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Editor’s Note:

Part of international relations is of course public perceptions. Here our model highlighted Pew looking over the results from surveys in countries around the world as interesting context for this week. – Christopher Brennan, Editor

New York Times

Killer robot? Assassination of Iranian scientist feeds conflicting accounts

Humiliated by the killing of a top nuclear scientist, Iranian officials sought this week to rewrite the attack as an episode of science fiction: Israel had executed him entirely by remote control, spraying bullets from an automated machine gun propped up in a parked Nissan without a single assassin on the scene.

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The Diplomat

Can Arms Control Make a 21st-Century Comeback?

The international arms control system has seen better days. Under the Trump administration, the U.S. withdrew from the Intermediate-Range Nuclear Forces Treaty, the Open Skies Treaty and the Joint Comprehensive Plan of Action (JCPOA), while leaving the last remaining U.S.-Russia nuclear arms accord, New START, dangling by a thread. Meanwhile, Trump’s sole major arms control initiative, personal negotiations with Kim Jong Un, generated no meaningful progress. The incoming Biden administration has signaled that it intends to reverse many of Trump’s withdrawals, but at least some of them are functionally irreversible.

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Middle East Eye

EXCLUSIVE: Iran tells MBZ it will hit UAE in response to a US attack

Threat given to Abu Dhabi Crown Prince Mohammed bin Zayed directly hours before Emirati statement condemning assassination of nuclear scientist

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Slate

Biden’s Middle East Plans Just Got a Lot More Complicated

The assassination of Iran’s top nuclear scientist probably won’t trigger a war, but it will make it harder for President-elect Joe Biden to fashion some sort of peace in the region—and that may have been the intent.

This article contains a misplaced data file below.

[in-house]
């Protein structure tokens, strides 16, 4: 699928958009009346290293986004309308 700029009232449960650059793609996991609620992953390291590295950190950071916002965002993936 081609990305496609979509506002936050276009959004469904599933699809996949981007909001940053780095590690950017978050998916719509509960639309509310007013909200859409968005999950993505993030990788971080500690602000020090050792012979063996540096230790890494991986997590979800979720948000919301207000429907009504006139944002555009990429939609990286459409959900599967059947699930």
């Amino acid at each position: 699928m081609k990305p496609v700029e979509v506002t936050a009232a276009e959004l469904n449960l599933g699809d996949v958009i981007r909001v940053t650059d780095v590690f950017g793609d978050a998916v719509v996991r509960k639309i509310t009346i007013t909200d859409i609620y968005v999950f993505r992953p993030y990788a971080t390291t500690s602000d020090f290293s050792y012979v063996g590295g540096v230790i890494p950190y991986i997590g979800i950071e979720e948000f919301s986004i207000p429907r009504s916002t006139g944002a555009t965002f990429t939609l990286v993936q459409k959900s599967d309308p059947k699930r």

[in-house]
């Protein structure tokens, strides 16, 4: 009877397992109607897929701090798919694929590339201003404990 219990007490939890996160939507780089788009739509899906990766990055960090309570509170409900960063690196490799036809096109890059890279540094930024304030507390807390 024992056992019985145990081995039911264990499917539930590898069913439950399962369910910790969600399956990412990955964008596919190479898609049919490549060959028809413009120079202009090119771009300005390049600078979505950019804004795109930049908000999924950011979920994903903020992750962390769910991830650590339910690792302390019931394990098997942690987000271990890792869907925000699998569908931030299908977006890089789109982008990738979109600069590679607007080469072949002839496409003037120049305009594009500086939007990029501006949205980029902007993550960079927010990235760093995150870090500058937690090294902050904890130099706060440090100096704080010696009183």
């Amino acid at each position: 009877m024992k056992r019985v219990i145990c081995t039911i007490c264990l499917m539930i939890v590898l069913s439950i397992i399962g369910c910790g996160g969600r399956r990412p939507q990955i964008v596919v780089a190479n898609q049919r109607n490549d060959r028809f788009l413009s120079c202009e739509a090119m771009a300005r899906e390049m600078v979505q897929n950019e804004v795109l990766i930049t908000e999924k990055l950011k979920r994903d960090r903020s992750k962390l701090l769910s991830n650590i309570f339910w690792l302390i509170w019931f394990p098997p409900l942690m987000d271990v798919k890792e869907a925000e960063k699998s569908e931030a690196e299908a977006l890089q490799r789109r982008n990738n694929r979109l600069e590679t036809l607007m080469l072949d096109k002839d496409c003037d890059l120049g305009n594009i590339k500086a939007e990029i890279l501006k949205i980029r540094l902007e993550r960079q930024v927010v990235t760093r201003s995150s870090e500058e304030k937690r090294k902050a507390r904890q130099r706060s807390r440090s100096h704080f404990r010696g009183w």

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Bloomberg

OPEC+ clinches compromise on gradual easing of output cuts

The group will add 500,000 barrels a day of production to the market in January, and ministers will then hold monthly consultations to decide on the next steps.

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Times of Israel

Ex-Israeli intel chief: Slain Iranian nuke scientist near impossible to replace

Mohsen Fakhrizadeh was as central to regime’s strategic efforts as Imad Mughniyeh and Qassem Soleimani, says Amos Yadlin, former head of IDF military intelligence

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Rest of World

How Iran’s biggest taxi app survived U.S. sanctions and app ban

Earlier this year, Apple removed RadickRadio from its App Store. It looked like a music app, like Spotify, and streamed a range of genres and artists. But once users with an Iranian IP address opened it, the true face of RadickRadio revealed itself — as Snapp, Iran’s first ride-hailing app.

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Editor’s Note:

One of the major tools in ongoing disputes over Iran’s nuclear program is international sanctions. Here our algorithm highlighted a piece from Rest of World, which tries to spotlight stories missed in major US and European outlets, on what the response has been for ridesharing in Tehran. – Christopher Brennan, Editor

Responsible Statecraft

How US media manipulates Iran’s nuclear program into a sinister myth